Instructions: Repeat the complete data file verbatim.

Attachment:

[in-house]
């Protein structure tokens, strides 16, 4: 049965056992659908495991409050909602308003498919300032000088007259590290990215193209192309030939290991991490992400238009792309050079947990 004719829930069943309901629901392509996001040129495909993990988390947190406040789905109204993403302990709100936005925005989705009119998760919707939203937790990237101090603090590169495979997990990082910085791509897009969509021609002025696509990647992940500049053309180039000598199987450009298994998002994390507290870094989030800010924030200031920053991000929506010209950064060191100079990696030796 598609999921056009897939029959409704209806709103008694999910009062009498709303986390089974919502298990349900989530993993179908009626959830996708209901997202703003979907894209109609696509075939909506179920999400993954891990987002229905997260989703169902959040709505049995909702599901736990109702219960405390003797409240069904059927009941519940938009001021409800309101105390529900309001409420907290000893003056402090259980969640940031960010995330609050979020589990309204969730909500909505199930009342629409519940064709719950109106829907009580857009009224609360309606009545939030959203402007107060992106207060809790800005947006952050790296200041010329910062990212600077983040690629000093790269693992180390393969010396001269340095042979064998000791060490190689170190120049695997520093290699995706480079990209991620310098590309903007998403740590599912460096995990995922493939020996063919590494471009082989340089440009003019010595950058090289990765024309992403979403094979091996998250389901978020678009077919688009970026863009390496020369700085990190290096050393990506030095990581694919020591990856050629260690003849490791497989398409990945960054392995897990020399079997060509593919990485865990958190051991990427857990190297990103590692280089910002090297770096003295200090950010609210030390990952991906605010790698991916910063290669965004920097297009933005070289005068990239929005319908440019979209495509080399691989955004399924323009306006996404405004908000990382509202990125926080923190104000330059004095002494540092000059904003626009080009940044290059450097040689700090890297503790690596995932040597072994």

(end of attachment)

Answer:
[in-house]
């Protein structure tokens, strides 16, 4: 049965056992659908495991409050909602308003498919300032000088007259590290990215193209192309030939290991991490992400238009792309050079947990 004719829930069943309901629901392509996001040129495909993990988390947190406040789905109204993403302990709100936005925005989705009119998760919707939203937790990237101090603090590169495979997990990082910085791509897009969509021609002025696509990647992940500049053309180039000598199987450009298994998002994390507290870094989030800010924030200031920053991000929506010209950064060191100079990696030796 598609999921056009897939029959409704209806709103008694999910009062009498709303986390089974919502298990349900989530993993179908009626959830996708209901997202703003979907894209109609696509075939909506179920999400993954891990987002229905997260989703169902959040709505049995909702599901736990109702219960405390003797409240069904059927009941519940938009001021409800309101105390529900309001409420907290000893003056402090259980969640940031960010995330609050979020589990309204969730909500909505199930009342629409519940064709719950109106829907009580857009009224609360309606009545939030959203402007107060992106207060809790800005947006952050790296200041010329910062990212600077983040690629000093790269693992180390393969010396001269340095042979064998000791060490190689170190120049695997520093290699995706480079990209991620310098590309903007998403740590599912460096995990995922493939020996063919590494471009082989340089440009003019010595950058090289990765024309992403979403094979091996998250389901978020678009077919688009970026863009390496020369700085990190290096050393990506030095990581694919020591990856050629260690003849490791497989398409990945960054392995897990020399079997060509593919990485865990958190051991990427857990190297990103590692280089910002090297770096003295200090950010609210030390990952991906605010790698991916910063290669965004920097297009933005070289005068990239929005319908440019979209495509080399691989955004399924323009306006996404405004908000990382509202990125926080923190104000330059004095002494540092000059904003626009080009940044290059450097040689700090890297503790690596995932040597072994």